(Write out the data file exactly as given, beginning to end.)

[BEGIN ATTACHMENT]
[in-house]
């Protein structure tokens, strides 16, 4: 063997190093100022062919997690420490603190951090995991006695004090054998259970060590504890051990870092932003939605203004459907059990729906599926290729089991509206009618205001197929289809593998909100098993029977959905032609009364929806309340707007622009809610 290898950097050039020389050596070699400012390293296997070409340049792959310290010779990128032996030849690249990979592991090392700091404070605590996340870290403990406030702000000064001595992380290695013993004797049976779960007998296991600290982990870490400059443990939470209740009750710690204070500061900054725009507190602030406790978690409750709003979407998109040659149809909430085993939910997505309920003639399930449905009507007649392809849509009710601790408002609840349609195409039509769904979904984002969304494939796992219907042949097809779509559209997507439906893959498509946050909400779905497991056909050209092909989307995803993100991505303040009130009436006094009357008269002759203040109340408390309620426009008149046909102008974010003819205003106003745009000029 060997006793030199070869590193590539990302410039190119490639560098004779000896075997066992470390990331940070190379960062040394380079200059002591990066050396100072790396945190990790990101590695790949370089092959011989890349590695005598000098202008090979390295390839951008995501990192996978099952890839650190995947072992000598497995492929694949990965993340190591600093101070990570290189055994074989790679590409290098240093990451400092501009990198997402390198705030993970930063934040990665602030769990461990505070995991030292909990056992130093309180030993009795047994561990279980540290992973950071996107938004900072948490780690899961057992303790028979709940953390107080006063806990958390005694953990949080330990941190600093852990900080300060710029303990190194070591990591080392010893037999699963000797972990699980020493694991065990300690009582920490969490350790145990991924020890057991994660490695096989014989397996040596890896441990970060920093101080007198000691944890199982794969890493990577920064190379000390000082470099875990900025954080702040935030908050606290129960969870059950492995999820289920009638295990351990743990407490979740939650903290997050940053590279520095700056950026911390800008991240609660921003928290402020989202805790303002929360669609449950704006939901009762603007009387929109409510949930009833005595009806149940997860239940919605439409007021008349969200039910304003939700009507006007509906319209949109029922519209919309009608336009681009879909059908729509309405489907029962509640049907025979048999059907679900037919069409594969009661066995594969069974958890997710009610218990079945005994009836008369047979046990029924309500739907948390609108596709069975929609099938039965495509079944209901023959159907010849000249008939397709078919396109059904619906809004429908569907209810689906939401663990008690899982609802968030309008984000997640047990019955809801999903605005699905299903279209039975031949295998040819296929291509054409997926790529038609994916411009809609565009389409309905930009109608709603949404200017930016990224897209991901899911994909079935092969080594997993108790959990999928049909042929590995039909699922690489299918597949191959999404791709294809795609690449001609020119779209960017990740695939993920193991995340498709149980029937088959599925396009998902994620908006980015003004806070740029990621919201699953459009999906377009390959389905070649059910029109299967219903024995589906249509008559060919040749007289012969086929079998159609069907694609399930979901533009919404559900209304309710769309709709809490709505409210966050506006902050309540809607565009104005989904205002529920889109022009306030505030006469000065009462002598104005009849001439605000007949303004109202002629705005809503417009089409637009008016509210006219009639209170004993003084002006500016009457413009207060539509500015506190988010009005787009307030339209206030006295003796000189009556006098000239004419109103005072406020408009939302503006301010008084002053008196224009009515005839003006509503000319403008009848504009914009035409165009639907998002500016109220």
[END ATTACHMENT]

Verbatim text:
[in-house]
């Protein structure tokens, strides 16, 4: 063997190093100022062919997690420490603190951090995991006695004090054998259970060590504890051990870092932003939605203004459907059990729906599926290729089991509206009618205001197929289809593998909100098993029977959905032609009364929806309340707007622009809610 290898950097050039020389050596070699400012390293296997070409340049792959310290010779990128032996030849690249990979592991090392700091404070605590996340870290403990406030702000000064001595992380290695013993004797049976779960007998296991600290982990870490400059443990939470209740009750710690204070500061900054725009507190602030406790978690409750709003979407998109040659149809909430085993939910997505309920003639399930449905009507007649392809849509009710601790408002609840349609195409039509769904979904984002969304494939796992219907042949097809779509559209997507439906893959498509946050909400779905497991056909050209092909989307995803993100991505303040009130009436006094009357008269002759203040109340408390309620426009008149046909102008974010003819205003106003745009000029 060997006793030199070869590193590539990302410039190119490639560098004779000896075997066992470390990331940070190379960062040394380079200059002591990066050396100072790396945190990790990101590695790949370089092959011989890349590695005598000098202008090979390295390839951008995501990192996978099952890839650190995947072992000598497995492929694949990965993340190591600093101070990570290189055994074989790679590409290098240093990451400092501009990198997402390198705030993970930063934040990665602030769990461990505070995991030292909990056992130093309180030993009795047994561990279980540290992973950071996107938004900072948490780690899961057992303790028979709940953390107080006063806990958390005694953990949080330990941190600093852990900080300060710029303990190194070591990591080392010893037999699963000797972990699980020493694991065990300690009582920490969490350790145990991924020890057991994660490695096989014989397996040596890896441990970060920093101080007198000691944890199982794969890493990577920064190379000390000082470099875990900025954080702040935030908050606290129960969870059950492995999820289920009638295990351990743990407490979740939650903290997050940053590279520095700056950026911390800008991240609660921003928290402020989202805790303002929360669609449950704006939901009762603007009387929109409510949930009833005595009806149940997860239940919605439409007021008349969200039910304003939700009507006007509906319209949109029922519209919309009608336009681009879909059908729509309405489907029962509640049907025979048999059907679900037919069409594969009661066995594969069974958890997710009610218990079945005994009836008369047979046990029924309500739907948390609108596709069975929609099938039965495509079944209901023959159907010849000249008939397709078919396109059904619906809004429908569907209810689906939401663990008690899982609802968030309008984000997640047990019955809801999903605005699905299903279209039975031949295998040819296929291509054409997926790529038609994916411009809609565009389409309905930009109608709603949404200017930016990224897209991901899911994909079935092969080594997993108790959990999928049909042929590995039909699922690489299918597949191959999404791709294809795609690449001609020119779209960017990740695939993920193991995340498709149980029937088959599925396009998902994620908006980015003004806070740029990621919201699953459009999906377009390959389905070649059910029109299967219903024995589906249509008559060919040749007289012969086929079998159609069907694609399930979901533009919404559900209304309710769309709709809490709505409210966050506006902050309540809607565009104005989904205002529920889109022009306030505030006469000065009462002598104005009849001439605000007949303004109202002629705005809503417009089409637009008016509210006219009639209170004993003084002006500016009457413009207060539509500015506190988010009005787009307030339209206030006295003796000189009556006098000239004419109103005072406020408009939302503006301010008084002053008196224009009515005839003006509503000319403008009848504009914009035409165009639907998002500016109220």